EPA Announces Bipartisan Infrastructure Law Funding for Eagle Picher Superfund Site in Socorro, N.M.
DALLAS (March 22, 2022) – Today, officials from the U.S. Environmental Protection Agency (EPA), the New Mexico Environment Department (NMED) and the city of Socorro, N.M., announced funding from the Bipartisan Infrastructure Law will allow the remedy for the Eagle Picher Superfund site to move forward after many years of delays. The funding is part of $1 billion investment from the Bipartisan Infrastructure Law to initiate cleanup and clear the backlog of 49 previously unfunded Superfund sites and accelerate cleanup at dozens of other sites across the country. Until this historic investment, many of these were part of a backlog of hazardous waste sites awaiting funding.
“The people of Socorro have waited too long to finally be rid of the contamination in their community. The Bipartisan Infrastructure Law is allowing EPA to prioritize sites like Eagle Picher after many years of under-funding,” said Regional Administrator Dr. Earthea Nance. “Cleaning up this site will bring the public health and environmental benefits the community has waited for and deserves.”
“This funding will result in significant progress toward cleaning up this Superfund site, improving our air, water and land,” said New Mexico Governor Michelle Lujan Grisham. “We are committed to working closely with federal, tribal and local partners to address legacy contamination in New Mexico communities.”
“This cleanup effort demonstrates what can be accomplished when parties collaborate to get results,” said New Mexico Environment Secretary James Kenney. “The groundwork that was laid out for this project made it a prime candidate for remediation once the Bipartisan Infrastructure Law was passed. We are continuing to work with partners to address similar sites throughout New Mexico.”
“My office has been engaged with local stakeholders in Socorro and the NMED to create more urgency to clean up the Eagle Picher Superfund Site sooner rather than later. One of the reasons that I and almost all of our Congressional Delegation fought so hard to pass the transformative Infrastructure Investment and Jobs Act was so the EPA could finally address the backlog of Superfund cleanup projects like this one,” said U.S. Senator Martin Heinrich (D-N.M.). “The Infrastructure Law is already investing in projects all over our state to restore the health of our land and water resources, rebuild our roads and bridges, modernize our energy and water infrastructure, and expand our high-speed internet capacity. I look forward to working with EPA Regional Administrator Nance, Mayor Bhasker, and the local community in Socorro to see this important cleanup work through all the way to completion so we can protect the health and safety of critical clean water resources.”
“To strengthen New Mexico’s economy, protect our environment, and build up our communities, I was proud to have helped send the bipartisan Infrastructure and Jobs Investment Act to President Biden’s desk this past November,” said Senator Ben Luján (D-N.M.). “Eagle Picher has housed workers from the Civilian Conservation Corps, acted as a site for manufacturing circuit boards, acted and as a landfill, and later as a battery manufacturing plant. Now, Eagle Picher is a high-priority Superfund site. Thanks to the Bipartisan Infrastructure Law, NMED, and EPA, community members will have $19 million clean up the soil and water in the area.”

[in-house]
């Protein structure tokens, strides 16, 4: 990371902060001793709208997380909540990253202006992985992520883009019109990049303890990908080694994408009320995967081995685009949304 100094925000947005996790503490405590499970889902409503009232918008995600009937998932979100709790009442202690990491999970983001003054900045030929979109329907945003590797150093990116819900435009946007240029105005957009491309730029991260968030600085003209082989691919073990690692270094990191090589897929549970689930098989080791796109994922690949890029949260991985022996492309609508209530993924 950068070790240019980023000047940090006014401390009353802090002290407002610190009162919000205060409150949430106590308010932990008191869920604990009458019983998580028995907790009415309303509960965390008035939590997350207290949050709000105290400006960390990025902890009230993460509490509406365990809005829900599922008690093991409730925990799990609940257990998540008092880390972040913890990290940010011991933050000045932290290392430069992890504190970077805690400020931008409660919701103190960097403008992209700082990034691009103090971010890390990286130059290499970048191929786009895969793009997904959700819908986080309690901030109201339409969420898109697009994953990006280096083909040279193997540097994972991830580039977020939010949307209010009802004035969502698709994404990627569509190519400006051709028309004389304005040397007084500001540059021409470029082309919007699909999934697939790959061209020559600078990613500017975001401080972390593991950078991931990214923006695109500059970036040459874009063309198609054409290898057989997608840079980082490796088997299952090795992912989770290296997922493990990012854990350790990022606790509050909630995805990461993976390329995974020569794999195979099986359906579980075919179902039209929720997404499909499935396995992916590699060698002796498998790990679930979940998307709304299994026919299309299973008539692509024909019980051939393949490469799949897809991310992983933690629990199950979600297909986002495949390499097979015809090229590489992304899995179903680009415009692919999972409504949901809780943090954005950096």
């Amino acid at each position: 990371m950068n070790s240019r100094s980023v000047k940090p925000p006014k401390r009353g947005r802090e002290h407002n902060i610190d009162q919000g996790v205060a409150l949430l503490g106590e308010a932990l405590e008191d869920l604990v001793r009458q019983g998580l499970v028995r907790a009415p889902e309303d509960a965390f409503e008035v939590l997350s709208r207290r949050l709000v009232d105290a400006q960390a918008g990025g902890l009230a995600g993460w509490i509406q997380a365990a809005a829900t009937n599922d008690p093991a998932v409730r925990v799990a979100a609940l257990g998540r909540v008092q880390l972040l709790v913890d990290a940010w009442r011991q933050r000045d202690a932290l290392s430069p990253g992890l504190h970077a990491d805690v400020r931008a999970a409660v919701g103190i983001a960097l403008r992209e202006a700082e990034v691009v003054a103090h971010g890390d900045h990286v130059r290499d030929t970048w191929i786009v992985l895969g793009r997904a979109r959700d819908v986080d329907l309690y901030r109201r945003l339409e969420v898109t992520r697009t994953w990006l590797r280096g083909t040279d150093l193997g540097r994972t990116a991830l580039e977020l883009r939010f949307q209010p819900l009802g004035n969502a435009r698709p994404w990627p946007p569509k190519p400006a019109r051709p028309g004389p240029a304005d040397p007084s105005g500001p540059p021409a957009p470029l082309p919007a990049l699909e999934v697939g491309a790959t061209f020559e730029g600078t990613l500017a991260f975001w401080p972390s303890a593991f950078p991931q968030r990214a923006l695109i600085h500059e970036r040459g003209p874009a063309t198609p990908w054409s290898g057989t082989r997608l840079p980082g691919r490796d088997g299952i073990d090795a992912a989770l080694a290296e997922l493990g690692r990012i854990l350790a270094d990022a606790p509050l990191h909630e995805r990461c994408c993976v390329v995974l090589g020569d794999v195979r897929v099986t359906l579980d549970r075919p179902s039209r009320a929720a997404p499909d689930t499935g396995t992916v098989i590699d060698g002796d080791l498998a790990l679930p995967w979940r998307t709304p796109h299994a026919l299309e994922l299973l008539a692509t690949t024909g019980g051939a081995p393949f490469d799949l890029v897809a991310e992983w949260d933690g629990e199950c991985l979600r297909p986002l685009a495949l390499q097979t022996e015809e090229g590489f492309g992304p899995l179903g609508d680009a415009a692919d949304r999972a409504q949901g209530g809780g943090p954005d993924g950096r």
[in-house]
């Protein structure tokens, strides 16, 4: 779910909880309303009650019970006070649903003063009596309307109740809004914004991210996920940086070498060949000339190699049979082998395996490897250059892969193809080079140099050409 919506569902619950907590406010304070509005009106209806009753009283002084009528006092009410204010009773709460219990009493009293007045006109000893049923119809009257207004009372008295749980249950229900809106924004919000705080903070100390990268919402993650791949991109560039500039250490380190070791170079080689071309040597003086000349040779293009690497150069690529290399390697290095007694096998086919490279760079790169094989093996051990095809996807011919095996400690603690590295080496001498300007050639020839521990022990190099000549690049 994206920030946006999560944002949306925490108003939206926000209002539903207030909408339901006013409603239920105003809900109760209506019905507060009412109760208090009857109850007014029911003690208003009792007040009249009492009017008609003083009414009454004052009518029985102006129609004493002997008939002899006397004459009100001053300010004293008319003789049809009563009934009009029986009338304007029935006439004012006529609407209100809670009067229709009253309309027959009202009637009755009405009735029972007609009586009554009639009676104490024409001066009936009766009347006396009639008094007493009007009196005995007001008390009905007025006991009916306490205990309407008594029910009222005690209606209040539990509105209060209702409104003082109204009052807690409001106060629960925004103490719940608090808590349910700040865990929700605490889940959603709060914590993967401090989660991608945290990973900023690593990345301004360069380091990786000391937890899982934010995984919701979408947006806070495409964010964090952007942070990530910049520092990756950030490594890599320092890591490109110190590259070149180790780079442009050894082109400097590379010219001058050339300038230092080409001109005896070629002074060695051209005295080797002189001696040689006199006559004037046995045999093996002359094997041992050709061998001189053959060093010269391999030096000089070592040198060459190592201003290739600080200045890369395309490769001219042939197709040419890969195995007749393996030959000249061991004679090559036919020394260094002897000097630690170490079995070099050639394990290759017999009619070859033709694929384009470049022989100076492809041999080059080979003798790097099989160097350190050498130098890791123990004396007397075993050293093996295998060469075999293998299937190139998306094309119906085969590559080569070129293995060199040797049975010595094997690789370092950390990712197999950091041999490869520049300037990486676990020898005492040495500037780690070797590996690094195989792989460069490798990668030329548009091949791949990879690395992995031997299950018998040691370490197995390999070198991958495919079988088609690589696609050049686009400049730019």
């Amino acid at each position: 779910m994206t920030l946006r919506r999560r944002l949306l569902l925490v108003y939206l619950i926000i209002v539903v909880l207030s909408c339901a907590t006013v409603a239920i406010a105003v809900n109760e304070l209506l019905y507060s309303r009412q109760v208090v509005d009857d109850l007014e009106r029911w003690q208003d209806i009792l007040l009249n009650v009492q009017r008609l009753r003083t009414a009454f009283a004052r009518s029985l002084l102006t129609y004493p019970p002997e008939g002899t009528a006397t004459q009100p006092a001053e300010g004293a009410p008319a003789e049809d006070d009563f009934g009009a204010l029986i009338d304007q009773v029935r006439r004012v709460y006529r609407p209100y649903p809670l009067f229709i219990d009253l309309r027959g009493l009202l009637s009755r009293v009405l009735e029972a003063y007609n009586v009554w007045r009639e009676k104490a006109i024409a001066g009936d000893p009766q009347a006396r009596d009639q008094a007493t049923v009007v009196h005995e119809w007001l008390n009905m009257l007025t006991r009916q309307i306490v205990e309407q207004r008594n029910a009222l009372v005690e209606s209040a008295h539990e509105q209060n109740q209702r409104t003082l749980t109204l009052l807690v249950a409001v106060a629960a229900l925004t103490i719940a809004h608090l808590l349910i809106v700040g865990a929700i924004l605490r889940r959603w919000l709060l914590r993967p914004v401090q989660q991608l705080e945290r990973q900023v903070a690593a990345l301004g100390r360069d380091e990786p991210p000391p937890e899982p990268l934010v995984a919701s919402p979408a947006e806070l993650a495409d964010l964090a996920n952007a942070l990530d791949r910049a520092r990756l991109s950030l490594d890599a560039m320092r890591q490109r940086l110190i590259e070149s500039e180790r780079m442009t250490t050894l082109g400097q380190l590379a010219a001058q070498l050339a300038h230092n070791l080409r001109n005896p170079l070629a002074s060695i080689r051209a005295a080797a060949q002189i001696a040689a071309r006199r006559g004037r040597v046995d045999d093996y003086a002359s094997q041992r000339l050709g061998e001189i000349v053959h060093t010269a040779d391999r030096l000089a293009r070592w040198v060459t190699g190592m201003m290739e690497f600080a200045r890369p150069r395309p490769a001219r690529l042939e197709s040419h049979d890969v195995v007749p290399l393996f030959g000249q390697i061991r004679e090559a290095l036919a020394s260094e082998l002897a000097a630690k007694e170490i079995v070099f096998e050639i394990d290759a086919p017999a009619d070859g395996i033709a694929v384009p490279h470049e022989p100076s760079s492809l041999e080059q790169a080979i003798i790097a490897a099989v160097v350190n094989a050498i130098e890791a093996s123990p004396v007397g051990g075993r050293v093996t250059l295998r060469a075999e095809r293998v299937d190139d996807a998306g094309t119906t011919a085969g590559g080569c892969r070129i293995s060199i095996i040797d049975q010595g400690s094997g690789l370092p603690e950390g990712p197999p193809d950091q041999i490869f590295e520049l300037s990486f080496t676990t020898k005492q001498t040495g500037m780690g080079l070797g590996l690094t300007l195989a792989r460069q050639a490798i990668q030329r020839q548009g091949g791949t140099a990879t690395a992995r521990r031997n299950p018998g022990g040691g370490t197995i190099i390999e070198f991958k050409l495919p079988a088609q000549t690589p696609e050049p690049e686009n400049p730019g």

“The City of Socorro is extremely grateful for the bipartisan support we have received for the clean-up of the Eagle Picher superfund site. Our city and our citizens will benefit for years to come with the clean ground water that will protect our community,” said Mayor Ravi Bhasker.
The funding will allow EPA to implement the final cleanup plan, or remedy, for removing contaminated soil and construction debris, and installing a pump-and-treat system for contaminated groundwater associated with the Eagle Picher Carefree Battery site. The site’s history dates to the 1930s with various uses that left contamination including heavy metals and volatile organic compounds in soils and trichloroethylene and perchloroethene in groundwater. Details about the funding were discussed during an event today at the Socorro city hall.
Since 2000, with the exception of three years, EPA’s Superfund appropriation has been insufficient to support the initiation of all Superfund site construction projects ready to begin work. In 1980, the Comprehensive Environmental Response, Compensation and Liability Act, known as Superfund, was passed. The novel law gave EPA the authority and funds to hold polluters accountable for cleaning up the most contaminated sites across the country. A tax on chemical and petroleum industries provided funds to the Superfund Trust fund for Superfund cleanups up until 1995. The Bipartisan Infrastructure Law reinstates the chemical excise taxes and invests an additional $3.5 billion in environmental remediation at Superfund sites, making it one of the largest investments in American history to address the legacy pollution that harms the public health of communities and neighborhoods.
The Bipartisan Infrastructure Law is a once-in-a-generation investment that will create millions of jobs modernizing our infrastructure, turn the climate crisis into an opportunity, and put us on a path to win the economic competition for the 21st century.
Click here for more information about the Eagle Picher NPL site.
For more information and to see a list of the 49 sites to receive funding for new cleanup projects, please visit our website, "Superfund Sites with New Construction Projects to Receive Bipartisan Infrastructure Law Funding."
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